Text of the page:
Universally recognized as a sensational funk-soul duo, Lion Babe has effortlessly delivered their first-ever digital album Rainbow Child. A colorful and soulful musical journey, Rainbow Child is accompanied by symbolic artwork and brilliant visuals. “We’re really excited to actually just release the music to the world…it’s been a long time coming,” said singer-songwriter Jillian Hervey. Composed of Hervey and multi-talented producer Lucas Goodman (also known as Astro Raw), Lion Babe aims to uplift listeners on their third studio album, with thought-provoking feel-good music. “Our goal was to open people’s minds to acknowledging and feeling everything, and being okay with that. Whether that’s painful or exciting,” Herveyexpressed.

Rainbow Child follows the duo’s sophomore album Cosmic Wind, released in 2019. The parallels between the two projects are sonically evident. However, Rainbow Child marks a new era for Lion Babe. “I think it’s like an extension of Cosmic Wind,” Goodman expressed, referencing previous records like “Western World,” “Reminisce,” and “No Rules.” From Goodman’s perspective, Rainbow Child is derived from different moods featured on Cosmic Wind. “…We kind of took one of them [moods] and really made it its own album,” he elaborated. Hervey, on the other hand, slightly disagrees, referring to both projects as vastly different. She believes Rainbow Child is rather a timely evolution. “I feel like they’re [the fans] always down for a switch, said Hervey “It’s funny because we have no way of knowing what people expect from us to come next.”

The concept for the album came naturally to Lion Babe during the songwriting process. At the time, they felt as if the world was gloomy and needed a surge of color. They wanted to deliver something bright visually, which was a complete contrast from their typical matte and metallic aesthetic. Conversely, Lion Babe’s latest release remains on brand with their signature retro flair inspired by the 60s and 70s. “We definitely will cultivate a look, theme, and mood board. But we love to be able to manipulate that and talk amongst the team when we’re actually in person,” Hervey explained.

The album’s singles were also brought to life through bold imagery and snappy editing. Hervey captivates audiences as a free-spirited frontwoman in Rainbow Child’s music videos. “The first slew of visuals were actually filmed during COVID. We didn’t even know if we were gonna be able to make it happen,” Hervey explained. Working with a passionate and dedicated team, including a hairstylist (Chuck Amos), makeup artist (Laramie Glen), and creative partner (Jeffrey Williams), Lion Babe showcased a ton of colors, moods, feelings, and looks. “I think Lion Babe and our story [especially] the hair has taken on a life of its own, rightfully so. And that was something that I knew we could also play with [on] this album too.”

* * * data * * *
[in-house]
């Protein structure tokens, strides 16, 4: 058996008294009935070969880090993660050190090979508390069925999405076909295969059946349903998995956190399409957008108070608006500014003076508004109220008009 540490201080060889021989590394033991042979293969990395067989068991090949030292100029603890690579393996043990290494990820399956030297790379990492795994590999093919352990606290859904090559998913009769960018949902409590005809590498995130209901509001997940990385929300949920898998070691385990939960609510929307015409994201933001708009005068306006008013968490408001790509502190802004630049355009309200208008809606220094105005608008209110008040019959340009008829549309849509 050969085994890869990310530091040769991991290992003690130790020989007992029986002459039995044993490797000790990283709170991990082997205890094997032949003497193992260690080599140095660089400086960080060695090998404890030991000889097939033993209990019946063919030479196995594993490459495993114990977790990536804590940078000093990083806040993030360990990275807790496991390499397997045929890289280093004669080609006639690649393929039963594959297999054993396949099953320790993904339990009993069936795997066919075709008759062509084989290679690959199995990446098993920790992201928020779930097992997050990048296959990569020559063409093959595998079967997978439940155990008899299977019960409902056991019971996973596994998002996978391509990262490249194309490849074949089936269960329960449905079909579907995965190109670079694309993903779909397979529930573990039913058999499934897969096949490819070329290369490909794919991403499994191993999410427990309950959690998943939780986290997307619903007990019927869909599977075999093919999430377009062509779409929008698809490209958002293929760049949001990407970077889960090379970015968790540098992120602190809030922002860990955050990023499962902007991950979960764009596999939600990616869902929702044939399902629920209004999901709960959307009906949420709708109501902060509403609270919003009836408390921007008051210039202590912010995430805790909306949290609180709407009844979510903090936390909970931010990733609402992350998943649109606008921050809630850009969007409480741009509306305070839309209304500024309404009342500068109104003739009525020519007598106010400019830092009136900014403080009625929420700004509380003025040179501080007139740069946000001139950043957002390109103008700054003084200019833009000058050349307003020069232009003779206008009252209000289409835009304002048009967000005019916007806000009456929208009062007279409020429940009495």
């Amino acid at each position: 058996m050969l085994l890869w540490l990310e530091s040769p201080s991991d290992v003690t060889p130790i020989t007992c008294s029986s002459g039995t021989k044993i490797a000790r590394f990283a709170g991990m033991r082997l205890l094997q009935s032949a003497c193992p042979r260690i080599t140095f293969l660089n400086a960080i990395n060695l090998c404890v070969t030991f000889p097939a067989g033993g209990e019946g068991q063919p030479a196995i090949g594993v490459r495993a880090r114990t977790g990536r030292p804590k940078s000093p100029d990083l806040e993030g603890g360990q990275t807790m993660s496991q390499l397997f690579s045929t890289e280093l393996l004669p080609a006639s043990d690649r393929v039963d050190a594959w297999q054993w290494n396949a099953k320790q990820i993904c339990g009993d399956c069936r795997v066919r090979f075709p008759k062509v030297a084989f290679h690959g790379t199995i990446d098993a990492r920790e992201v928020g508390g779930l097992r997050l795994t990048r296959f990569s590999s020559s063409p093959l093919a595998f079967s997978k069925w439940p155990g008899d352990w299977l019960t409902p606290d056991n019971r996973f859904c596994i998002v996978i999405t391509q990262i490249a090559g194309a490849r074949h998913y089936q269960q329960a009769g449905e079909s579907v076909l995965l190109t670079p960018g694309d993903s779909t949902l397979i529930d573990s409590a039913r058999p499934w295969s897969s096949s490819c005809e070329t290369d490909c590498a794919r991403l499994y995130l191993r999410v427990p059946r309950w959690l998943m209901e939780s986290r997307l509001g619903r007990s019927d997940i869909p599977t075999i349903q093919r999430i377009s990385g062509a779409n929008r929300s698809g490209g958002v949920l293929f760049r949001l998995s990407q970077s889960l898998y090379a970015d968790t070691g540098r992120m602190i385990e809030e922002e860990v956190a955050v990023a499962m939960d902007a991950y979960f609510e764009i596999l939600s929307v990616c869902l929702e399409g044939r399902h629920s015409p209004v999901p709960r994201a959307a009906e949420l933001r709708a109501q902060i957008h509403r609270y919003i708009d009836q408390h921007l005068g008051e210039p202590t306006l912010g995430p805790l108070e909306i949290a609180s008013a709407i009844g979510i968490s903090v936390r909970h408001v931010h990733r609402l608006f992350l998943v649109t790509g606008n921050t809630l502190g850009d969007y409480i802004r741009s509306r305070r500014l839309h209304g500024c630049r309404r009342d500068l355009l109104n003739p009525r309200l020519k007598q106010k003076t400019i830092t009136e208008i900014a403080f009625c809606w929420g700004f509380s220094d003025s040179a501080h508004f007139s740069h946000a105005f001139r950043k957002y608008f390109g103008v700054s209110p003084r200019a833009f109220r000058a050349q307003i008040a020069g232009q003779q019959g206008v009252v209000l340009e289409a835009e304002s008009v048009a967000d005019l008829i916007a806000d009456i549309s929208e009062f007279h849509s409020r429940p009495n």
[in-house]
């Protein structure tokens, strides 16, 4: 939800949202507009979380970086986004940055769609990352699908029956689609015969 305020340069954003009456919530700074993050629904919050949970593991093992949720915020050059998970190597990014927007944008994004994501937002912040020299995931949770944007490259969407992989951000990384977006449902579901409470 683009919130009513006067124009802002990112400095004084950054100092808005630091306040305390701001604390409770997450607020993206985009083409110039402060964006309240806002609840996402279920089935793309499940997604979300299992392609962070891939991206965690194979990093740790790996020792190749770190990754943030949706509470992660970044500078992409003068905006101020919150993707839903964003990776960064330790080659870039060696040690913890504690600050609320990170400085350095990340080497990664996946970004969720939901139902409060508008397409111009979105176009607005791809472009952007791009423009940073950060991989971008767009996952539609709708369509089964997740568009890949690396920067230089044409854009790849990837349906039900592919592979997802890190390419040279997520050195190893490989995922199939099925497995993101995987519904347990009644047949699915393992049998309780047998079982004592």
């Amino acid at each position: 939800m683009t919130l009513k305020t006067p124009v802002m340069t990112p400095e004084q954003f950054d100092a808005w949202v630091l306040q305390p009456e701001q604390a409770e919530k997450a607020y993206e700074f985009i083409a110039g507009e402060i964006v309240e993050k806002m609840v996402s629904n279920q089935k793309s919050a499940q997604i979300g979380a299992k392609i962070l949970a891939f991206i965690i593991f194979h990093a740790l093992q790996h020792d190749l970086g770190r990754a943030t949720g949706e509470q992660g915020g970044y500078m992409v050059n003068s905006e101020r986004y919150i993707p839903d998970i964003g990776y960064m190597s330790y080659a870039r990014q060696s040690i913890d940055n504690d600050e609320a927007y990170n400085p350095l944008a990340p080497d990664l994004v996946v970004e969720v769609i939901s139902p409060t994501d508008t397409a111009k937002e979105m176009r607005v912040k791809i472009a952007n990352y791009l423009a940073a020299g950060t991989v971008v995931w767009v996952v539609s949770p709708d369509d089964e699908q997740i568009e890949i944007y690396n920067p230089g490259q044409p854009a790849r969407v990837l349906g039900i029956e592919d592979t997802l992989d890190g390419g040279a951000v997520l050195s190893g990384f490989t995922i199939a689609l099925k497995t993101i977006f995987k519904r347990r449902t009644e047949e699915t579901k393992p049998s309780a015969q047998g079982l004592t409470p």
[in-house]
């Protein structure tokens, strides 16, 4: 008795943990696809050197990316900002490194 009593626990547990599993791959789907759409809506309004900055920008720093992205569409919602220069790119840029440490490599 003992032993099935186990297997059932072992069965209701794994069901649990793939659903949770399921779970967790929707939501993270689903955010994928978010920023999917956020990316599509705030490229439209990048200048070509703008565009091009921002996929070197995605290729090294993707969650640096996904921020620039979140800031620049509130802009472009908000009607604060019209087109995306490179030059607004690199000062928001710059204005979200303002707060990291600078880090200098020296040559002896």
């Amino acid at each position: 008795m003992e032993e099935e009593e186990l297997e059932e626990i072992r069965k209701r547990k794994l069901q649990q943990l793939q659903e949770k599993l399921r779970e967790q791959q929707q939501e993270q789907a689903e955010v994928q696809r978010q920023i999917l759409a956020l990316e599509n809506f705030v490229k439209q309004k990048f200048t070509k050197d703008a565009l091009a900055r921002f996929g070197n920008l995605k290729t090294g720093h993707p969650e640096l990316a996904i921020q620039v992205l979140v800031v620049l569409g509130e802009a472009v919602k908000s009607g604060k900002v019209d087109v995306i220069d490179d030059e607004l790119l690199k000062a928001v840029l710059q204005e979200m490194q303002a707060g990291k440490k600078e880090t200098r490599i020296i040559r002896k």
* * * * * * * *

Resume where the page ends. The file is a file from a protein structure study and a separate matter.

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Collectively, Lion Babe decided to keep the tracklist minimal, narrowing down the full-length project to just nine songs. “That was definitely intentional. As far as like the smaller projects. Even with our last project, it was quite on the longer side [with] like 15 tracks”, said Goodman. “You can really listen to this [album] beginning to end easily. I think also when we looked at all the records we have, these are the ones [songs] that go together.” Musically, Rainbow Child feels seemingly authentic.“Signs” is a warm-toned duet with Siimbiie Lakew; “Get Up” is a certified dance hit featuring Trinidad James, and “Frida Kahlo” is simply a record that exemplifies self-love. Moreover, it’s a tribute to the late Mexican artist notably known for her self-portraits.

Lion Babe’s personal favorite records are “Radiant Child” and “Thank you, Thank You”. Hervey describes “Radiant Child” as one of the most profound songs she’s ever written. “In my eyes it really — I don’t know, it affects me in a way that songs that we’ve written have never affected me,” she expressed. “I think it just has a lot to do with the root of what this album represents, and why child kind of made its way into the title…We are all still children walking the earth. No matter what stage of life you’re in,” Hervey declared.

Respectively, Goodman resonates with the closing track “Thank you, Thank You,” It’s a record that was written and recorded several years ago but remained in the duo’s collection of unreleased music. Sampling Jackson 5’s “Maybe Tomorrow.” “Thank you, Thank You” is less than two minutes long but the nostalgic feel serves as the perfect outro to Rainbow Child. “…We’re like, how will we ever put this out? How will we ever clear this? But as time has gone by, we were able to replay the sample we were able to get cleared by Barry Gordy and all the other writers”, Goodman explained. “It feels really awesome to finally pass it on and let it fly.”

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